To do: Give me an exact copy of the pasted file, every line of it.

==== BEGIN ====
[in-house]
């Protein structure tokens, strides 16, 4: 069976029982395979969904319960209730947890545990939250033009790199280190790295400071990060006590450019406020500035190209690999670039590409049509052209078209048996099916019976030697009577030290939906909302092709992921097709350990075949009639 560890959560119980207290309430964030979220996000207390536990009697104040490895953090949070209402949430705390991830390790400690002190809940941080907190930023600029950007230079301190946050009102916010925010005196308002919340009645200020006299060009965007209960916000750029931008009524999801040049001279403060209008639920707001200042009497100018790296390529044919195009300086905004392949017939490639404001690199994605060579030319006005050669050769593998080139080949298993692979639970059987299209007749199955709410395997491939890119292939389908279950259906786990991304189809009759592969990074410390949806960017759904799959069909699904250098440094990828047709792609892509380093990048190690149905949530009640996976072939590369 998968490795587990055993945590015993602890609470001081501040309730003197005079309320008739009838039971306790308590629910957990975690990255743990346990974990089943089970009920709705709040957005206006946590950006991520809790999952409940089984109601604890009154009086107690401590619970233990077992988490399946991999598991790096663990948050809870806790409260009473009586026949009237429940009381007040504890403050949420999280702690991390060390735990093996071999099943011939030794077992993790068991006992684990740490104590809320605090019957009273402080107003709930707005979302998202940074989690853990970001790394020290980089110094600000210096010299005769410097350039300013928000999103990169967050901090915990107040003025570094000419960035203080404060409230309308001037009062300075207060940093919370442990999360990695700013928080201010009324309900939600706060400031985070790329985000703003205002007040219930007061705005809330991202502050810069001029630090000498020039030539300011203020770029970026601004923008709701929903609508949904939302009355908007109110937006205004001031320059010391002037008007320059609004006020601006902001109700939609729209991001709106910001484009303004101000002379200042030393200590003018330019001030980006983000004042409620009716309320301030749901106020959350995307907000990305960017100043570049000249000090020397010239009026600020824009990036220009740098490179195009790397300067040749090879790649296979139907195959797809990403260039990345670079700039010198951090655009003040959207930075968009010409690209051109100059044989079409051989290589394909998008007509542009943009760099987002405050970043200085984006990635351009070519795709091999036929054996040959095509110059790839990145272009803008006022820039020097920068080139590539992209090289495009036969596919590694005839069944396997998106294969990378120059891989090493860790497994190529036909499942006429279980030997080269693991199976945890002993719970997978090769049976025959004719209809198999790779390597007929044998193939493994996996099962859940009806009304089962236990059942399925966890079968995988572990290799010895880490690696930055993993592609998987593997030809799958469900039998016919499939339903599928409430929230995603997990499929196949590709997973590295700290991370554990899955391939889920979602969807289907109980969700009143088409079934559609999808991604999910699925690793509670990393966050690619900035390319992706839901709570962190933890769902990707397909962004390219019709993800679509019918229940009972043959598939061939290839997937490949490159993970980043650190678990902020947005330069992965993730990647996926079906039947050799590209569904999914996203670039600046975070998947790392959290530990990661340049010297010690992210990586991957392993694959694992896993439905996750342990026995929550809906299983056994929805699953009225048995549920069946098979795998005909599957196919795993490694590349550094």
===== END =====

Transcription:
[in-house]
């Protein structure tokens, strides 16, 4: 069976029982395979969904319960209730947890545990939250033009790199280190790295400071990060006590450019406020500035190209690999670039590409049509052209078209048996099916019976030697009577030290939906909302092709992921097709350990075949009639 560890959560119980207290309430964030979220996000207390536990009697104040490895953090949070209402949430705390991830390790400690002190809940941080907190930023600029950007230079301190946050009102916010925010005196308002919340009645200020006299060009965007209960916000750029931008009524999801040049001279403060209008639920707001200042009497100018790296390529044919195009300086905004392949017939490639404001690199994605060579030319006005050669050769593998080139080949298993692979639970059987299209007749199955709410395997491939890119292939389908279950259906786990991304189809009759592969990074410390949806960017759904799959069909699904250098440094990828047709792609892509380093990048190690149905949530009640996976072939590369 998968490795587990055993945590015993602890609470001081501040309730003197005079309320008739009838039971306790308590629910957990975690990255743990346990974990089943089970009920709705709040957005206006946590950006991520809790999952409940089984109601604890009154009086107690401590619970233990077992988490399946991999598991790096663990948050809870806790409260009473009586026949009237429940009381007040504890403050949420999280702690991390060390735990093996071999099943011939030794077992993790068991006992684990740490104590809320605090019957009273402080107003709930707005979302998202940074989690853990970001790394020290980089110094600000210096010299005769410097350039300013928000999103990169967050901090915990107040003025570094000419960035203080404060409230309308001037009062300075207060940093919370442990999360990695700013928080201010009324309900939600706060400031985070790329985000703003205002007040219930007061705005809330991202502050810069001029630090000498020039030539300011203020770029970026601004923008709701929903609508949904939302009355908007109110937006205004001031320059010391002037008007320059609004006020601006902001109700939609729209991001709106910001484009303004101000002379200042030393200590003018330019001030980006983000004042409620009716309320301030749901106020959350995307907000990305960017100043570049000249000090020397010239009026600020824009990036220009740098490179195009790397300067040749090879790649296979139907195959797809990403260039990345670079700039010198951090655009003040959207930075968009010409690209051109100059044989079409051989290589394909998008007509542009943009760099987002405050970043200085984006990635351009070519795709091999036929054996040959095509110059790839990145272009803008006022820039020097920068080139590539992209090289495009036969596919590694005839069944396997998106294969990378120059891989090493860790497994190529036909499942006429279980030997080269693991199976945890002993719970997978090769049976025959004719209809198999790779390597007929044998193939493994996996099962859940009806009304089962236990059942399925966890079968995988572990290799010895880490690696930055993993592609998987593997030809799958469900039998016919499939339903599928409430929230995603997990499929196949590709997973590295700290991370554990899955391939889920979602969807289907109980969700009143088409079934559609999808991604999910699925690793509670990393966050690619900035390319992706839901709570962190933890769902990707397909962004390219019709993800679509019918229940009972043959598939061939290839997937490949490159993970980043650190678990902020947005330069992965993730990647996926079906039947050799590209569904999914996203670039600046975070998947790392959290530990990661340049010297010690992210990586991957392993694959694992896993439905996750342990026995929550809906299983056994929805699953009225048995549920069946098979795998005909599957196919795993490694590349550094």